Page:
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Re: [PATCH] linear-assignment: fix potential out of bounds memory access




Thomas Gummerer <t.gummerer@xxxxxxxxx> writes:

>> > I'm looking into why that fails.  Also adding Dscho to Cc here as the
>> > author of this code.
>> 
>> The diff below seems to fix it.  Not submitting this as a proper
>> patch [...]
>
> I found the time to actually have a look at the paper, so here's a
> proper patch:
>
> I'm still not entirely sure what the initial code tried to do here,

It looks to me an attempt to optimize (instead of starting from a
value that is too big to be minimum, pick the first value and start
from there, and all the "found even smaller one, so let's replace"
later would work the same way) that went wrong (just that the "first
one" was written incorrectly), but it is not absolutely necessary to
find out why the code was written in a particular way that happened
to be buggy.

> but I think staying as close as possible to the original is probably
> our best option here, also for future readers of this code.

Thanks for digging.

> --- >8 ---
>
> Subject: [PATCH] linear-assignment: fix potential out of bounds memory access
>
> Currently the 'compute_assignment()' function can may read memory out
> of bounds, even if used correctly.  Namely this happens when we only
> have one column.  In that case we try to calculate the initial
> minimum cost using '!j1' as column in the reduction transfer code.
> That in turn causes us to try and get the cost from column 1 in the
> cost matrix, which does not exist, and thus results in an out of
> bounds memory read.

This nicely explains what goes wrong.

> Instead of trying to intialize the minimum cost from another column,
> just set it to INT_MAX.  This also matches what the example code in the
> original paper for the algorithm [1] does (it initializes the value to
> inf, for which INT_MAX is the closest match in C).

Yeah, if we really want to avoid INT_MAX we could use another "have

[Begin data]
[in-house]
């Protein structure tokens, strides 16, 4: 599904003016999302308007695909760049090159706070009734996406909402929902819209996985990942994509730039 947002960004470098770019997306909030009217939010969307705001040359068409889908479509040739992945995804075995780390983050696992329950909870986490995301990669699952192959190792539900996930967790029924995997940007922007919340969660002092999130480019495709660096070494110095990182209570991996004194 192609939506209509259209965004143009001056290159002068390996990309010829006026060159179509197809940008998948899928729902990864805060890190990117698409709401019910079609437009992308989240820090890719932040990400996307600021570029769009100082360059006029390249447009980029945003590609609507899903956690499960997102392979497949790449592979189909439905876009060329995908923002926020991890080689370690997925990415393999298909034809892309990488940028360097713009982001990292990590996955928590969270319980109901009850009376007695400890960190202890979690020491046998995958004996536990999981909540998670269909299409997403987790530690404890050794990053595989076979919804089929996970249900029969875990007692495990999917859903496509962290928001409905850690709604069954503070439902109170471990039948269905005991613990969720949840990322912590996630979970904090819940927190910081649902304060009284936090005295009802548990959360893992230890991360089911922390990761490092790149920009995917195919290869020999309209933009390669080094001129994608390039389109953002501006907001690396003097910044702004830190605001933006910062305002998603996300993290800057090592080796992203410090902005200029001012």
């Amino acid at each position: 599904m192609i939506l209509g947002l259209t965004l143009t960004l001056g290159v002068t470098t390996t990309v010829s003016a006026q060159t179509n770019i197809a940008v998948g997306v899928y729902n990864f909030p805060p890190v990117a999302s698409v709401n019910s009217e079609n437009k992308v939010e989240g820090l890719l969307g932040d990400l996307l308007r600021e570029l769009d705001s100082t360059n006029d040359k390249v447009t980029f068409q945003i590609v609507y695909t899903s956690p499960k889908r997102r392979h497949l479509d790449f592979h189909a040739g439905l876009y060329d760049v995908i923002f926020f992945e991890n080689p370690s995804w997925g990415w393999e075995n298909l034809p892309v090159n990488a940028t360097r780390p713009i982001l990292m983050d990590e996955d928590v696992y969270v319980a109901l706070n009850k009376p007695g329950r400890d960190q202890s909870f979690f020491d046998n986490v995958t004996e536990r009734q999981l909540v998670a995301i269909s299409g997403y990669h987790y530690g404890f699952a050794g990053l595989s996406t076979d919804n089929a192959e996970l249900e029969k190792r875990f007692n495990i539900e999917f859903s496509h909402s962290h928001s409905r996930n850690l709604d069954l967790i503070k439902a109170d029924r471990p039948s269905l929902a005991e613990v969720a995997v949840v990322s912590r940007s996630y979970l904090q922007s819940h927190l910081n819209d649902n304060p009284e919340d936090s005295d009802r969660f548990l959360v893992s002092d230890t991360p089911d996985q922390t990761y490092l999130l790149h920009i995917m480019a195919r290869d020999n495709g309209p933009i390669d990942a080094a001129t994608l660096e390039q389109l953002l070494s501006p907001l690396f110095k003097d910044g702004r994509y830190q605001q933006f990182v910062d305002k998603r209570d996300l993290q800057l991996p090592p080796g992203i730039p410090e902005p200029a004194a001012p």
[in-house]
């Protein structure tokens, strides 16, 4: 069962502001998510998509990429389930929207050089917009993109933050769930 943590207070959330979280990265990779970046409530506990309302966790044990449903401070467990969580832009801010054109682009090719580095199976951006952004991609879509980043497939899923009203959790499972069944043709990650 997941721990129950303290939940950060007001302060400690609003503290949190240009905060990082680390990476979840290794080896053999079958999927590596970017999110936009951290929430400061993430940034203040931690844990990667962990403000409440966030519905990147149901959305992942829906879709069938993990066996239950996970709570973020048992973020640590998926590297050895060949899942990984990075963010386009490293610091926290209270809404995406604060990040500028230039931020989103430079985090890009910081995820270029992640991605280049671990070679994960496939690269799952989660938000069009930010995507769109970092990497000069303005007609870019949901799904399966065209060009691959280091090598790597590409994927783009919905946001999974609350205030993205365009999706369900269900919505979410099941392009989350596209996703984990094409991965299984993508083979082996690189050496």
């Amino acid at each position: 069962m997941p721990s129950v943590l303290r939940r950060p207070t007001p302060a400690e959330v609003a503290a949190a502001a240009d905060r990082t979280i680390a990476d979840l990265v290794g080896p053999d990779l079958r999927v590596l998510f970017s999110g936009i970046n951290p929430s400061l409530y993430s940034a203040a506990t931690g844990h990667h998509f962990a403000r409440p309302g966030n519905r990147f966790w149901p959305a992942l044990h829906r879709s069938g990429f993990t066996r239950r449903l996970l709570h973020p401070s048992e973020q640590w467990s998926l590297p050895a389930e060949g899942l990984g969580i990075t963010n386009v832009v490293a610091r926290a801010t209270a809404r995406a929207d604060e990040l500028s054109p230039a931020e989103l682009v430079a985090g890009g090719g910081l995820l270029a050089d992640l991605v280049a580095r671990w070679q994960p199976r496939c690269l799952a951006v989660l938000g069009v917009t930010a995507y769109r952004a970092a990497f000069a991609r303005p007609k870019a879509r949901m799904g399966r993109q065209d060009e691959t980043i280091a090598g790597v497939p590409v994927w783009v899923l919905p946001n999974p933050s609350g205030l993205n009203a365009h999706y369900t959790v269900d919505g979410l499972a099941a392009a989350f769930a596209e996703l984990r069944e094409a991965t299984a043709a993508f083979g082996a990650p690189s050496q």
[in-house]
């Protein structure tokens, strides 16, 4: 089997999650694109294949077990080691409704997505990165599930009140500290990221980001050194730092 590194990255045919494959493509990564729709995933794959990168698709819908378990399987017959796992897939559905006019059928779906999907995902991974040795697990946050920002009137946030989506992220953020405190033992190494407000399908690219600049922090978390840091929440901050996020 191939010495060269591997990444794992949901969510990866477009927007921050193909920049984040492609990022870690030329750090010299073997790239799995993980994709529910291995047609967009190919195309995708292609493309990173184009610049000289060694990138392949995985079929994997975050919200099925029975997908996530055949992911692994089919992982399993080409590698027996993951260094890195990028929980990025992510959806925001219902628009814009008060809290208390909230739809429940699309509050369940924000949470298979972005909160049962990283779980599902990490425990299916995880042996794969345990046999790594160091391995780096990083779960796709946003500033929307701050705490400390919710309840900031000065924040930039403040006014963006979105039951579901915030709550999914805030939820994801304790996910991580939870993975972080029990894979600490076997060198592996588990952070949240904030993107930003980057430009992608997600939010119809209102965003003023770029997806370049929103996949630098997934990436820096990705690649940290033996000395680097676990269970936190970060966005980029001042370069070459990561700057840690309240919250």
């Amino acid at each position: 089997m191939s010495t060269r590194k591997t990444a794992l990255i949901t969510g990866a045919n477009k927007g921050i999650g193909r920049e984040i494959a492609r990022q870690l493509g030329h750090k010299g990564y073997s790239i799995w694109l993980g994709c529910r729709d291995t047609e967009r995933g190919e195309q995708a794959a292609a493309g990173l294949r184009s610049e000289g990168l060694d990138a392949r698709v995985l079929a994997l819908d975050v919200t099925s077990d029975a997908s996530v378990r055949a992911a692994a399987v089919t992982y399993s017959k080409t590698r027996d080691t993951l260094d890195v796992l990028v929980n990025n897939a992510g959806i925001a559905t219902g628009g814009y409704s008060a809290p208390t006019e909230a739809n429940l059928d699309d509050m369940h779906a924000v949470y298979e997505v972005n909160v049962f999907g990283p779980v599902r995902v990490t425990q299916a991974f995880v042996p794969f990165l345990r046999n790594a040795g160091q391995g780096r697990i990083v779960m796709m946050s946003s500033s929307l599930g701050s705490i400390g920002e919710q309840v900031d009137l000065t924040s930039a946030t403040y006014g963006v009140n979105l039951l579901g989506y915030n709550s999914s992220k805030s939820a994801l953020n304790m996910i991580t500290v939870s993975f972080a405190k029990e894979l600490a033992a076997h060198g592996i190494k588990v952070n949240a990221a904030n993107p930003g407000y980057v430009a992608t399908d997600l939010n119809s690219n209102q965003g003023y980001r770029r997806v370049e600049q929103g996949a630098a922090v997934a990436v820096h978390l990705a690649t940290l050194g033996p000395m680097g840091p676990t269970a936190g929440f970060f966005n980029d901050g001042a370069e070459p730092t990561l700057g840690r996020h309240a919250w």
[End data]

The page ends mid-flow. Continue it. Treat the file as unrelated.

we found any value yet?" boolean variable, but the caller in
get_correspondences() does not even worry about integer overflows
when stuffing diffsize to the cost[] array, and the other possible
value that can go to cost[] array is COST_MAX that is mere 65k, so
it would be OK to use INT_MAX as sentinel here, I guess.

> Note that the test only fails under valgrind on Linux, but the same
> command has been reported to segfault on Mac OS.
>
> Also start from 0 in the loop, which matches what the example code in
> the original paper does as well.  Starting from 1 means we'd ignore
> the first column during the reduction transfer phase.  Note that in
> the original paper the loop does start from 1, but the implementation
> is in Pascal, where arrays are 1 indexed.
>
> [1]: Jonker, R., & Volgenant, A. (1987). A shortest augmenting path
>      algorithm for dense and sparse linear assignment
>      problems. Computing, 38(4), 325–340.
>
> Reported-by: ryenus <ryenus@xxxxxxxxx>
> Helped-by: Derrick Stolee <stolee@xxxxxxxxx>
> Signed-off-by: Thomas Gummerer <t.gummerer@xxxxxxxxx>
> ---
>  linear-assignment.c   | 4 ++--
>  t/t3206-range-diff.sh | 5 +++++
>  2 files changed, 7 insertions(+), 2 deletions(-)
>
> diff --git a/linear-assignment.c b/linear-assignment.c
> index 9b3e56e283..7700b80eeb 100644
> --- a/linear-assignment.c
> +++ b/linear-assignment.c
> @@ -51,8 +51,8 @@ void compute_assignment(int column_count, int row_count, int *cost,
>  		else if (j1 < -1)
>  			row2column[i] = -2 - j1;
>  		else {
> -			int min = COST(!j1, i) - v[!j1];
> -			for (j = 1; j < column_count; j++)
> +			int min = INT_MAX;
> +			for (j = 0; j < column_count; j++)
>  				if (j != j1 && min > COST(j, i) - v[j])
>  					min = COST(j, i) - v[j];
>  			v[j1] -= min;
> diff --git a/t/t3206-range-diff.sh b/t/t3206-range-diff.sh
> index 2237c7f4af..fb4c13a84a 100755
> --- a/t/t3206-range-diff.sh
> +++ b/t/t3206-range-diff.sh
> @@ -142,4 +142,9 @@ test_expect_success 'changed message' '
>  	test_cmp expected actual
>  '
>  
> +test_expect_success 'no commits on one side' '
> +	git commit --amend -m "new message" &&
> +	git range-diff master HEAD@{1} HEAD
> +'
> +
>  test_done